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The Role of
Culture in Elder Abuse

Critical Issues
     
     
  Other topics:  
     
  Mental capacity, consent, and
undue influence
 
     
  Elder abuse and substance abuse  
     
 

Autonomy and
self-determination

 
     
  Restitution  
     
  Return to:
Critical Issues in
Elder Abuse
 
     

Cultural values, beliefs, and traditions significantly affect family life. They dictate family members' roles and responsibilities toward one another, how family members relate to one another, how decisions are made within families, how resources are distributed, and how problems are defined. Culture further influences how families cope with stress and determines if and when families will seek help from outsiders. Understanding these factors can significantly increase professionals' effectiveness. Colleagues, co-workers, and clients themselves, and members of the community members are workers' most valuable resource in understanding the role of culture. Although it is not possible to achieve an understanding of all the diverse cultures workers are likely to encounter, learning what questions to ask is an important first step:

  • What role do seniors play in the family? In the community?
  • Who, within the family, is expected to provide care to frail members? What happens when they fail to do so?
  • Who makes decisions about how family resources are expended? About other aspects of family life?
  • Who, within the family, do members turn to in times of conflict or strife?
  • What conduct is considered abusive? Is it considered abusive to use an elder's resources for the benefit of other family members? To ignore a family member?
  • (With immigrant seniors), when did they come to the U.S. and under what circumstances? Did they come alone or with family members? Did other family members sponsor them and, if so, what resources did those family members agree to provide? What is their legal status?
  • What religious beliefs, past experiences, attitudes about social service agencies or law enforcement, or social stigmas may affect community members' decisions to accept or refuse help from outsiders?
  • Under what circumstances will families seek help from outsiders? To whom will they turn for help (e.g. members of the extended family, respected members of the community, religious leaders, physicians)?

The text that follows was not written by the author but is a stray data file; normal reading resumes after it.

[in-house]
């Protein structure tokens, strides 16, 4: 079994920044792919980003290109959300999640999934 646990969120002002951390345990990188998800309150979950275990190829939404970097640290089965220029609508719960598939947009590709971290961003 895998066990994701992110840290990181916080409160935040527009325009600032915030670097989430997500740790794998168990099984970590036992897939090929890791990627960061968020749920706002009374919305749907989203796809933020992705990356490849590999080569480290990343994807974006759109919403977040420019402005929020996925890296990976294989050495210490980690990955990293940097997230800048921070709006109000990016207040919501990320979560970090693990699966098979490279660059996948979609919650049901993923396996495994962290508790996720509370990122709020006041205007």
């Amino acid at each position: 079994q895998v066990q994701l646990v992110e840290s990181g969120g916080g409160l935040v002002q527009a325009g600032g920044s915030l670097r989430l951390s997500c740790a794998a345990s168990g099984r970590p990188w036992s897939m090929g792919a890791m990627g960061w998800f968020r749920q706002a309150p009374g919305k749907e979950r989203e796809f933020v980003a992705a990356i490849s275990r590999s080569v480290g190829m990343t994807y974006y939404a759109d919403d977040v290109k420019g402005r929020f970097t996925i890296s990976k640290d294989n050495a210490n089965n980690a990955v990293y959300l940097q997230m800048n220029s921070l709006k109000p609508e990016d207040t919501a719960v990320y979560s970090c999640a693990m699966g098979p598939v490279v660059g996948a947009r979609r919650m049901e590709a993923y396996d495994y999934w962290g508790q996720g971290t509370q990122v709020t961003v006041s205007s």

• What are the trusted sources of information in the community? What television and radio stations, shows, and personalities are considered reliable? What newspapers and magazines do people read?
  • How do persons with limited English speaking or reading skills get their information about resources?

The answers to these questions can provide guidance to professionals in working with members of diverse ethnic and cultural communities. They will help workers understand expectations and dynamics within families and determine what services will be most appropriate and acceptable. They will help workers identify trusted persons who can be called upon for help. Finally, they can provide insight into promising approaches and vehicles for spreading the word about available services.

Resources for learning more about the role of culture in elder abuse

Kosberg, J.I., & Garcia, J.L. (Eds.).(1995). Elder abuse: International and cross-cultural perspectives. Binghamton, NY: Haworth Press.

Nerenberg, L. (1995). To reach beyond our grasp: A community outreach guide or professionals in the field of elder abuse. Goldman Institute on Aging. For information on how to order this manual, click here.

Tatara, T. (1999). Understanding elder abuse in minority populations. Philadelphia: Taylor & Francis.

Understanding and Combating Elder Abuse in Minority Communities. (1997). Proceedings of a 1997 conference sponsored by the National Center on Elder Abuse (NCEA) and funded by the Archstone Foundation. Single copies are available at no cost from the Archstone Foundation. To request a copy, contact dbschultz@archstone.org.

Last Updated March 2003

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